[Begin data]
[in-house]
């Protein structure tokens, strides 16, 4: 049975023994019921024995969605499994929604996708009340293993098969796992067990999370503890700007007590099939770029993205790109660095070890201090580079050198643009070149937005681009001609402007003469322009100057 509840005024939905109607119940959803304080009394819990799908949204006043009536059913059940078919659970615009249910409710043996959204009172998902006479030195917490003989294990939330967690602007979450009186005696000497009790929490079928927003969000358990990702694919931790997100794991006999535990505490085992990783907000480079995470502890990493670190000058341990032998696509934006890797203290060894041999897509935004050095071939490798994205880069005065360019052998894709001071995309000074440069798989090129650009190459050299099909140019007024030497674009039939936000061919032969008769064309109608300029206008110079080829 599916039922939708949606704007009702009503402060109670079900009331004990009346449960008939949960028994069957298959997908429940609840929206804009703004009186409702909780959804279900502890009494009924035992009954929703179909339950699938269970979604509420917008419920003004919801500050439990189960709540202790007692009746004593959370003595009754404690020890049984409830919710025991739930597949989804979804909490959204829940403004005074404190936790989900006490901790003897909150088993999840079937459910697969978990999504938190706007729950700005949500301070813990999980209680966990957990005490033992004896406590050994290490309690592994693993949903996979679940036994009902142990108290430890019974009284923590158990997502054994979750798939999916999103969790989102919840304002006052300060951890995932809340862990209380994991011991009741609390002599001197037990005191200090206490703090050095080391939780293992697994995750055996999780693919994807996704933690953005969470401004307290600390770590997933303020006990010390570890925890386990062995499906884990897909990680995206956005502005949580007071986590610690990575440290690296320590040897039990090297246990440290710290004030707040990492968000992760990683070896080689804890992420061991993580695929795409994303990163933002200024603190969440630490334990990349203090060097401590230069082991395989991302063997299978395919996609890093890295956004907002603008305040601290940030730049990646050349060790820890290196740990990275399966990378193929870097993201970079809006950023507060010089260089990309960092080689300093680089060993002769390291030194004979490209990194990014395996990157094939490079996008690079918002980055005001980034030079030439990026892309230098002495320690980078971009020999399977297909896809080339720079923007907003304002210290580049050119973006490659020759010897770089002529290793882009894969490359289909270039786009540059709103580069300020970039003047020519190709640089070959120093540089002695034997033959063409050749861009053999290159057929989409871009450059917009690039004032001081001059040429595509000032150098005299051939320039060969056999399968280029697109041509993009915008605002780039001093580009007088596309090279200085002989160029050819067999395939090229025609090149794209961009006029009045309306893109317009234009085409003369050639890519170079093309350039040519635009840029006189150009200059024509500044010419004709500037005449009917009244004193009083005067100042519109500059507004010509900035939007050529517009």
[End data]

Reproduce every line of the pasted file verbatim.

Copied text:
[in-house]
């Protein structure tokens, strides 16, 4: 049975023994019921024995969605499994929604996708009340293993098969796992067990999370503890700007007590099939770029993205790109660095070890201090580079050198643009070149937005681009001609402007003469322009100057 509840005024939905109607119940959803304080009394819990799908949204006043009536059913059940078919659970615009249910409710043996959204009172998902006479030195917490003989294990939330967690602007979450009186005696000497009790929490079928927003969000358990990702694919931790997100794991006999535990505490085992990783907000480079995470502890990493670190000058341990032998696509934006890797203290060894041999897509935004050095071939490798994205880069005065360019052998894709001071995309000074440069798989090129650009190459050299099909140019007024030497674009039939936000061919032969008769064309109608300029206008110079080829 599916039922939708949606704007009702009503402060109670079900009331004990009346449960008939949960028994069957298959997908429940609840929206804009703004009186409702909780959804279900502890009494009924035992009954929703179909339950699938269970979604509420917008419920003004919801500050439990189960709540202790007692009746004593959370003595009754404690020890049984409830919710025991739930597949989804979804909490959204829940403004005074404190936790989900006490901790003897909150088993999840079937459910697969978990999504938190706007729950700005949500301070813990999980209680966990957990005490033992004896406590050994290490309690592994693993949903996979679940036994009902142990108290430890019974009284923590158990997502054994979750798939999916999103969790989102919840304002006052300060951890995932809340862990209380994991011991009741609390002599001197037990005191200090206490703090050095080391939780293992697994995750055996999780693919994807996704933690953005969470401004307290600390770590997933303020006990010390570890925890386990062995499906884990897909990680995206956005502005949580007071986590610690990575440290690296320590040897039990090297246990440290710290004030707040990492968000992760990683070896080689804890992420061991993580695929795409994303990163933002200024603190969440630490334990990349203090060097401590230069082991395989991302063997299978395919996609890093890295956004907002603008305040601290940030730049990646050349060790820890290196740990990275399966990378193929870097993201970079809006950023507060010089260089990309960092080689300093680089060993002769390291030194004979490209990194990014395996990157094939490079996008690079918002980055005001980034030079030439990026892309230098002495320690980078971009020999399977297909896809080339720079923007907003304002210290580049050119973006490659020759010897770089002529290793882009894969490359289909270039786009540059709103580069300020970039003047020519190709640089070959120093540089002695034997033959063409050749861009053999290159057929989409871009450059917009690039004032001081001059040429595509000032150098005299051939320039060969056999399968280029697109041509993009915008605002780039001093580009007088596309090279200085002989160029050819067999395939090229025609090149794209961009006029009045309306893109317009234009085409003369050639890519170079093309350039040519635009840029006189150009200059024509500044010419004709500037005449009917009244004193009083005067100042519109500059507004010509900035939007050529517009």